The first words from the ‘barrier-busting’ nominees for Biden’s climate team
President-elect Joe Biden took the stage Saturday afternoon at The Queen Theater in Wilmington, Delaware, to unveil a slate of diverse nominees for key energy and climate positions, including the prospective heads of the Department of the Interior, Department of Energy, and the Environmental Protection Agency, or EPA.
“We’re in a crisis,” Biden said before announcing his climate team. “Just like we need to be a unified nation in response to COVID-19, we need a unified national response to climate change.”
Biden said his team is “brilliant”, “qualified,” and “barrier-busting.” The former vice president described them as the right people to take on his ambitious climate plan, which includes returning the U.S. to the Paris climate agreement and investing trillions of dollars in green infrastructure in the hopes of pushing the country to go carbon neutral by 2050. Biden promised that the policies espoused by his incoming Cabinet will be a sharp change from a Trump administration that rolled back pollution standards, denied science, and dismantled the regulatory state. Among other efforts, the president-elect pledged to restore Obama-era fuel efficiency standards and prioritize workers over large corporations.
“We’ll do another big thing: Put us on the path of achieving a carbon, pollution-free electric sector by the year 2035 that no future president can turn back,” Biden proclaimed.
Biden’s choice to lead Interior is New Mexico Representative Deb Haaland, who is an enrolled member of the Pueblo of Laguna and has Jemez Pueblo heritage, Haaland will be the first Native American to occupy a position in a presidential Cabinet, if she is confirmed by the Senate.
After being introduced by Biden, a tearful Haaland accepted his nomination, and reminded viewers of the Interior’s past actions of trying to stamp out tribal nations, Native languages, and Native cultures throughout the country. “This moment is profound when we consider the fact that a former secretary of the Interior once proclaimed his goal to ‘civilize or exterminate’ us — I’m living testament to the failure of that horrific ideology,” Haaland said. “I also stand on the shoulders of my ancestors and all the people who have sacrificed so I can be here.”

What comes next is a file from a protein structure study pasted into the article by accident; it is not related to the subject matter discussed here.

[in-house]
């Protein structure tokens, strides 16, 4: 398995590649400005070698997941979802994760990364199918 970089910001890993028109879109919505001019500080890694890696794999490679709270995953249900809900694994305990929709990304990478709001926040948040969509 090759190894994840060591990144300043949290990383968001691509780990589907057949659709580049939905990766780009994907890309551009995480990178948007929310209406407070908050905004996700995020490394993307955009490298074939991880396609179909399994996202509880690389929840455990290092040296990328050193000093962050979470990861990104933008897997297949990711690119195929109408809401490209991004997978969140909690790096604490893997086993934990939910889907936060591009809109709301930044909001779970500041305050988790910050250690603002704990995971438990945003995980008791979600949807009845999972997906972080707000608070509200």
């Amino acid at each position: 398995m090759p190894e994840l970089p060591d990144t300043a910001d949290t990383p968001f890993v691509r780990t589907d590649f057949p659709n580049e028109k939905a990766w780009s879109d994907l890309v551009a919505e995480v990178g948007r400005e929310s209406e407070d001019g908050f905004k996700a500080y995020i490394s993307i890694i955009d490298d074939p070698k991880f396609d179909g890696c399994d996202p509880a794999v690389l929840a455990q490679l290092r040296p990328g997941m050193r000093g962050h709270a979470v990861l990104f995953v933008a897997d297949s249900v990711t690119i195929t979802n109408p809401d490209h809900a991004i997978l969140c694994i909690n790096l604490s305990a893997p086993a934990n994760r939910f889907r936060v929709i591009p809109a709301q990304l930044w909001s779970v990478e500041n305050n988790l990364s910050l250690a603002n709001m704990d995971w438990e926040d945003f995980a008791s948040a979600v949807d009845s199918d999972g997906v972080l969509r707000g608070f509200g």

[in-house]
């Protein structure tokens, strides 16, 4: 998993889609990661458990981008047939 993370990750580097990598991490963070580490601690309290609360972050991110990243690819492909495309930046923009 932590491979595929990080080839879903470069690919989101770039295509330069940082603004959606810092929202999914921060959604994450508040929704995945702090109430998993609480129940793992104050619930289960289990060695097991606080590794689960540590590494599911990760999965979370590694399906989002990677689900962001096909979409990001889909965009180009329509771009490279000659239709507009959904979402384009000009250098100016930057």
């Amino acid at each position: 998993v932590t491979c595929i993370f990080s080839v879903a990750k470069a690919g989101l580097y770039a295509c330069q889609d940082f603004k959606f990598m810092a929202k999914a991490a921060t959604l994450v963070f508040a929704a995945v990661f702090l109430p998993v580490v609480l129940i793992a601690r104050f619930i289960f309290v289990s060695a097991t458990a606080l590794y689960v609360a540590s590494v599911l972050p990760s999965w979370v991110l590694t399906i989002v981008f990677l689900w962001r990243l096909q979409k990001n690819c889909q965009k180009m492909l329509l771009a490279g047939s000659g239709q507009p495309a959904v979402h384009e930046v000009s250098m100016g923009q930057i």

If confirmed, Haaland will oversee the management and conservation of more than 500 million acres of federal lands and natural resources. She promised that under her tenure, decisions made by her department to tackle the climate crisis will be “once again driven by science” and guided by environmental justice for marginalized communities.
Biden has nominated Michael Regan, the secretary of North Carolina’s Department of Environmental Quality, to lead the EPA. If confirmed, Regan will be the first Black man to head the agency responsible for protecting the country’s environment and its citizens’ health.
On Saturday, Regan spoke about his childhood spending time outdoors with family and friends, and recalled that his curiosity about how health was connected to the environment stemmed from his own experiences suffering from asthma. Regan, a former EPA intern, said he wanted to restore the trust between state environmental departments and the federal agency, so the EPA could once again become a “strong partner of the states, not a roadblock.”
“We will be driven by our convictions that every person in our great country has the right to clean air, clean water, and a healthier life no matter how much money they have in their pockets, the color of their skin, or the community that they live in,” Regan pledged. “We will move with a sense of urgency on climate change.”
Gina McCarthy, an environmental health and air-quality expert who previously served as EPA administrator under President Obama, is the pick to become the first-ever national climate advisor. Like many of the other nominees, McCarthy connected her work to a formative childhood experience, in her case growing up in a community burdened by air pollution in Massachusetts. Her background led her to a career in public service, where McCarthy worked to help communities like hers so that they could overcome the “legacies of environmental harm” that have endangered their health and livelihoods.
“Back when I was in grammar school, and the nuns used to jump up and say, ‘Run, close the windows in your classrooms,’ because when the rubber factory across the street started to spew chemical stenches into the air, it would come wafting into our classroom,” she recalled. “That smell kept us from recess more days than I or my teacher ever cared to remember.”
As the domestic “climate czar,” McCarthy will be responsible for coordinating climate action across Congress and multiple federal agencies, pushing for policies that address myriad issues caused by the climate crisis.
Biden has not only promised put environmental justice at the forefront of his climate policies, he has also pledged to mobilize infrastructure investments to create millions of jobs for American workers. Enter Jennifer Granholm, his nominee to lead the Department of Energy.
Granholm was the first woman to serve as Michigan’s governor. She said that her commitment to clean energy was “forged by fire” when the Great Recession of 2008 pushed the automotive industry in her state to nearly collapse. She has promised to help create jobs that would sustainably employ American workers, invoking Biden’s presidential campaign tagline “Build Back Better.”
“The path to building back better starts with building and manufacturing and deploying those products here — stamping them, made in America,” Granholm said. “I know what those jobs will mean for both the planet and for those workers and families.”